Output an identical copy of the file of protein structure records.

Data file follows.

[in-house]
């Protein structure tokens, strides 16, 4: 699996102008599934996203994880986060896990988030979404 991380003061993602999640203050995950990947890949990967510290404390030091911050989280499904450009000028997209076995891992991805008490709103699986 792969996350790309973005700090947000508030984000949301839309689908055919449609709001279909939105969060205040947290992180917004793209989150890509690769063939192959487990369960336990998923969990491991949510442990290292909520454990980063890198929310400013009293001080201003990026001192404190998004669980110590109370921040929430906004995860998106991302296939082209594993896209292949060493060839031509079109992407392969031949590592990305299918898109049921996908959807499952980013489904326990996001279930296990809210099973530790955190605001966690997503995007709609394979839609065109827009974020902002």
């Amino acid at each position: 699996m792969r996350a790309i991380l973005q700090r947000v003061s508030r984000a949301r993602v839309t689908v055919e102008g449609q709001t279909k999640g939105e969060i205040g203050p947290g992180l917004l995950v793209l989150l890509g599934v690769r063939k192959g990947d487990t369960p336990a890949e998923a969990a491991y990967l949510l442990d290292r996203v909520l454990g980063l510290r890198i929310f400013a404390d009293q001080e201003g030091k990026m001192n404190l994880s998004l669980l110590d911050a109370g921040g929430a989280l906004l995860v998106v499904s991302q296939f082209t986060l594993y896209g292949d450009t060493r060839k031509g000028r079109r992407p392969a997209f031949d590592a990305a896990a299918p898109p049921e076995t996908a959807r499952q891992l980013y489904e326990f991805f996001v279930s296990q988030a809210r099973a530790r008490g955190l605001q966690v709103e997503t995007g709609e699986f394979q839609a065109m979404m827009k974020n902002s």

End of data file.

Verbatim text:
[in-house]
């Protein structure tokens, strides 16, 4: 699996102008599934996203994880986060896990988030979404 991380003061993602999640203050995950990947890949990967510290404390030091911050989280499904450009000028997209076995891992991805008490709103699986 792969996350790309973005700090947000508030984000949301839309689908055919449609709001279909939105969060205040947290992180917004793209989150890509690769063939192959487990369960336990998923969990491991949510442990290292909520454990980063890198929310400013009293001080201003990026001192404190998004669980110590109370921040929430906004995860998106991302296939082209594993896209292949060493060839031509079109992407392969031949590592990305299918898109049921996908959807499952980013489904326990996001279930296990809210099973530790955190605001966690997503995007709609394979839609065109827009974020902002």
């Amino acid at each position: 699996m792969r996350a790309i991380l973005q700090r947000v003061s508030r984000a949301r993602v839309t689908v055919e102008g449609q709001t279909k999640g939105e969060i205040g203050p947290g992180l917004l995950v793209l989150l890509g599934v690769r063939k192959g990947d487990t369960p336990a890949e998923a969990a491991y990967l949510l442990d290292r996203v909520l454990g980063l510290r890198i929310f400013a404390d009293q001080e201003g030091k990026m001192n404190l994880s998004l669980l110590d911050a109370g921040g929430a989280l906004l995860v998106v499904s991302q296939f082209t986060l594993y896209g292949d450009t060493r060839k031509g000028r079109r992407p392969a997209f031949d590592a990305a896990a299918p898109p049921e076995t996908a959807r499952q891992l980013y489904e326990f991805f996001v279930s296990q988030a809210r099973a530790r008490g955190l605001q966690v709103e997503t995007g709609e699986f394979q839609a065109m979404m827009k974020n902002s």